Life-Study of Exodus

Life-Study of Exodusby Witness Lee

ISBN: 0-7363-0397-9
Printed Copy: Available Online from Living Stream Ministry

Currently in: Chapter 101 of 185 Section 1 of 4

LIFE-STUDY OF EXODUS

MESSAGE ONE HUNDRED ONE

THE CURTAIN FOR THE DOOR OF THE TENT

(1)

Scripture Reading: Exo. 26:36-37; 36:37-38; 40:5, 28

In this message we shall consider 26:36 and 37. We may think that these verses are easy to understand. Verse 36 says, “And you shall make a curtain for the door of the tent of blue, and purple, and scarlet, and fine twined linen, the work of an embroiderer.” This verse speaks of a curtain for the door of the tent. Verse 37, however, speaks of the screen: “And you shall make for the screen five pillars of acacia wood, and overlay them with gold; and their hooks shall be of gold; and you shall cast five sockets of bronze for them.”

THE COVERING, THE VEIL, AND THE SCREEN

The curtain for the door of the tent was made of the same material as the first layer of the covering and the veil separating the Holy of Holies from the Holy Place. Thus, the ceiling, the inner veil, and the curtain for the door were made of the same material and of the same colors, design, and workmanship. Whenever a priest came into the tabernacle, he could see above, at the front, and at the rear curtains or a veil of blue, purple, scarlet, and fine twined linen. The inner curtain is called the veil, whereas the curtain for the door is called the screen.

In his translation of verse 36 J. N. Darby says, “And thou shalt make for the entrance of the tent a curtain.” Darby uses the word entrance instead of door. You may think that there is no difference between an entrance and a door. Although these words are similar in meaning, nevertheless an entrance denotes something more specific than a door. A door may be used both as an entrance and an exit, but an entrance is not an exit. It is for going in, but not for going out. The door in verse 36 serves both as an entrance and an exit. However, its primary purpose is to serve as an entrance, not an exit.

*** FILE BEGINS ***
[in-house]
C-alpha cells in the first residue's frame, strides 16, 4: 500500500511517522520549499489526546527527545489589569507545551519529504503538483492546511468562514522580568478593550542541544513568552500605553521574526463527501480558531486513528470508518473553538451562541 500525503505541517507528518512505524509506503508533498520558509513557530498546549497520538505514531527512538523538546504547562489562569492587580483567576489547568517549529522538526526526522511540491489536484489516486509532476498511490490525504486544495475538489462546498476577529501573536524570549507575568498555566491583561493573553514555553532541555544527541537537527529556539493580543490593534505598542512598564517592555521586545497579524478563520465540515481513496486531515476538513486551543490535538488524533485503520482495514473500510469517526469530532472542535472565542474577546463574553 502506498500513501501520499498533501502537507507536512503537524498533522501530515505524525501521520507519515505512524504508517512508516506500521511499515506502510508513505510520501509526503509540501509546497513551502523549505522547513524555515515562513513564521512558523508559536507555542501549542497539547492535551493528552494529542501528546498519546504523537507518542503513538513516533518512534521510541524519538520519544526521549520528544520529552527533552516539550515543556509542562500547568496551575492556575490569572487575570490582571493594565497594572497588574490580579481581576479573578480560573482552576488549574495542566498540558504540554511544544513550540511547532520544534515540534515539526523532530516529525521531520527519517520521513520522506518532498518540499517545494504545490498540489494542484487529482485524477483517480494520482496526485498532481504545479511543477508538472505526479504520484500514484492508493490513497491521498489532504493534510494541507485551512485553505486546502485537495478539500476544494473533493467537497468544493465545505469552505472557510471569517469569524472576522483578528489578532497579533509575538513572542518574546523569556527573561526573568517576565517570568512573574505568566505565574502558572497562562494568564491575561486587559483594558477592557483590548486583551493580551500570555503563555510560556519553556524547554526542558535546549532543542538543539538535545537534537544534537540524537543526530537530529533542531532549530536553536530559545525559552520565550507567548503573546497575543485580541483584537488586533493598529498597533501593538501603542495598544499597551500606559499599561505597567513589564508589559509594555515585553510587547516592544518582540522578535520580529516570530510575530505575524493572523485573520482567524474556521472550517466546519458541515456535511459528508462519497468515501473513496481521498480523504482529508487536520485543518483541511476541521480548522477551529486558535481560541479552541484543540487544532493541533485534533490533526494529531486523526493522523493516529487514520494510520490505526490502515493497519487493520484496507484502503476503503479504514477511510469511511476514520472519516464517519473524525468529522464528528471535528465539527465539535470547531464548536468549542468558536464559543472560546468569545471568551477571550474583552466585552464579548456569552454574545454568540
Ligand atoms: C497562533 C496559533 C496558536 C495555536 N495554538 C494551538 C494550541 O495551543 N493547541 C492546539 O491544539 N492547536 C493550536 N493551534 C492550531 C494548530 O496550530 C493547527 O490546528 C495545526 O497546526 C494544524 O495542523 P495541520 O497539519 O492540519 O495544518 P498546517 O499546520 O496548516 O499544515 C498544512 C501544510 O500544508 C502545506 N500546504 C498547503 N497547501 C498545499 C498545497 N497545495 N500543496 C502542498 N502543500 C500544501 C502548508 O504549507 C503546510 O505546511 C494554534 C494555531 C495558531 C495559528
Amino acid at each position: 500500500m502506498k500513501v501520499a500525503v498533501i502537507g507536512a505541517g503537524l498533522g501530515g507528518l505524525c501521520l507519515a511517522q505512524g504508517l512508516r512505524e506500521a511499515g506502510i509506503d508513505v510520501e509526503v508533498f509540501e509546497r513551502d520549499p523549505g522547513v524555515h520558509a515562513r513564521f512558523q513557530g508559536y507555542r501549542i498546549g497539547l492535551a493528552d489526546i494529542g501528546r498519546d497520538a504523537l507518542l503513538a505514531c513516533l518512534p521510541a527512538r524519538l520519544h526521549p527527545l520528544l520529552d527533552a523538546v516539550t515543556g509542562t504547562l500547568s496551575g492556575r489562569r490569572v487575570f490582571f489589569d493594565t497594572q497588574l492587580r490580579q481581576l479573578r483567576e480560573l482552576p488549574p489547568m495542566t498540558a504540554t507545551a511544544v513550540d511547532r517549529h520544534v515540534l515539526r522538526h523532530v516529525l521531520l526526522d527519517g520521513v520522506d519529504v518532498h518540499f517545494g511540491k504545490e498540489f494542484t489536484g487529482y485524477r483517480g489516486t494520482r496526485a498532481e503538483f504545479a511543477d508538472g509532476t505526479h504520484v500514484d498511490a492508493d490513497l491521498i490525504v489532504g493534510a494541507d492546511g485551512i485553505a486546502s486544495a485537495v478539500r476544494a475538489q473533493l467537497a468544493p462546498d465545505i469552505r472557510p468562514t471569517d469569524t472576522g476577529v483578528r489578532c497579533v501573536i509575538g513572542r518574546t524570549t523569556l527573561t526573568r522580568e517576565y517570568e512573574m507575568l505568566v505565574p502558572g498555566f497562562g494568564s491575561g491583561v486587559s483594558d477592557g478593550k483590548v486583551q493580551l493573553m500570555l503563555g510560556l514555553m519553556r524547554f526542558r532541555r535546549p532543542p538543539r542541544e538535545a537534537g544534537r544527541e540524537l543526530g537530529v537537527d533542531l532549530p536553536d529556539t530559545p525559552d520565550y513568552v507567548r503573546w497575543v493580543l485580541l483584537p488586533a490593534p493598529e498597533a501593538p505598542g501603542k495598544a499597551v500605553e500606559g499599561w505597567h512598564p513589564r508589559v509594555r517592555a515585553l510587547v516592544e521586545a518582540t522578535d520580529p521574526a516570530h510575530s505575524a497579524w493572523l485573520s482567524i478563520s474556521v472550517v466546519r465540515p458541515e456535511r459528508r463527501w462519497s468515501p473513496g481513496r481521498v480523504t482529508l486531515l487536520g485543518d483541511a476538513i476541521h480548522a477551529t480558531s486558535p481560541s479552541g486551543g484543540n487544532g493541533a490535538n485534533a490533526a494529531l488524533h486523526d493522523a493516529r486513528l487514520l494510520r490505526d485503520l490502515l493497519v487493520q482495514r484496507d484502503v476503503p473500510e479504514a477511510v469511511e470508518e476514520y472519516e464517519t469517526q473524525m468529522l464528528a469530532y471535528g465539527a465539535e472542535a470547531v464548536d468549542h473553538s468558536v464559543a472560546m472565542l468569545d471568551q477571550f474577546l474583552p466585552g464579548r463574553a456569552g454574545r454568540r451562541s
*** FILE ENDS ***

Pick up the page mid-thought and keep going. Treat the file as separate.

I agree with Darby’s rendering of verse 36. Actually the front of the tabernacle did not have the appearance of a door. There were no doorposts, and there was no lintel. Instead, there was a curtain supported by five pillars to serve as an opening for an entrance. For this reason, I prefer to speak of a curtain for the entrance, instead of a curtain for the door.

We have pointed out that the veil separating the Holy of Holies from the Holy Place was the same in material and workmanship as the curtain, or screen, at the entrance of the tabernacle. But although they were the same in design and appearance, the one is called the veil and the other is called the screen.

It is significant that the matters related to the tabernacle are described not from the outside in, but from the inside out. For example, the four layers of the covering are described from the innermost layer, that of the fine twined linen, to the outermost layer, that of the porpoise skins. Likewise, concerning the two curtains, the inner veil and the screen, the divine record first describes the inner veil and then the screen at the entrance of the tabernacle. It is important to understand the significance of both the veil and the screen.

A veil hides something from our sight and keeps that thing away from our presence. Often a veil is used to conceal things that are very precious. When something is covered by a veil, we are separated from that thing. The precious things are not invisible, but we cannot see them because of the veil. In the tabernacle, certain precious things were covered with a veil, and fallen people could not see them. The ark in the Holy of Holies was the first of the precious things hidden from God’s people. We have seen that the ark signifies Christ as the embodiment of God. This ark is related to God’s history. God’s history includes all that He is and all that He has accomplished, obtained, and attained. All this is embodied in Christ as the ark. Furthermore, upon Christ as the ark there is a place called the propitiatory cover, where God can meet with us and speak to us. This is where God’s glory is expressed, as signified by the cherubim. In addition, the redeeming blood was sprinkled on this propitiatory cover, the lid of the ark. Therefore, with the ark we have God with His history, His embodiment, His expressed glory, and Christ’s redemption. How precious is the ark and all the things related to it!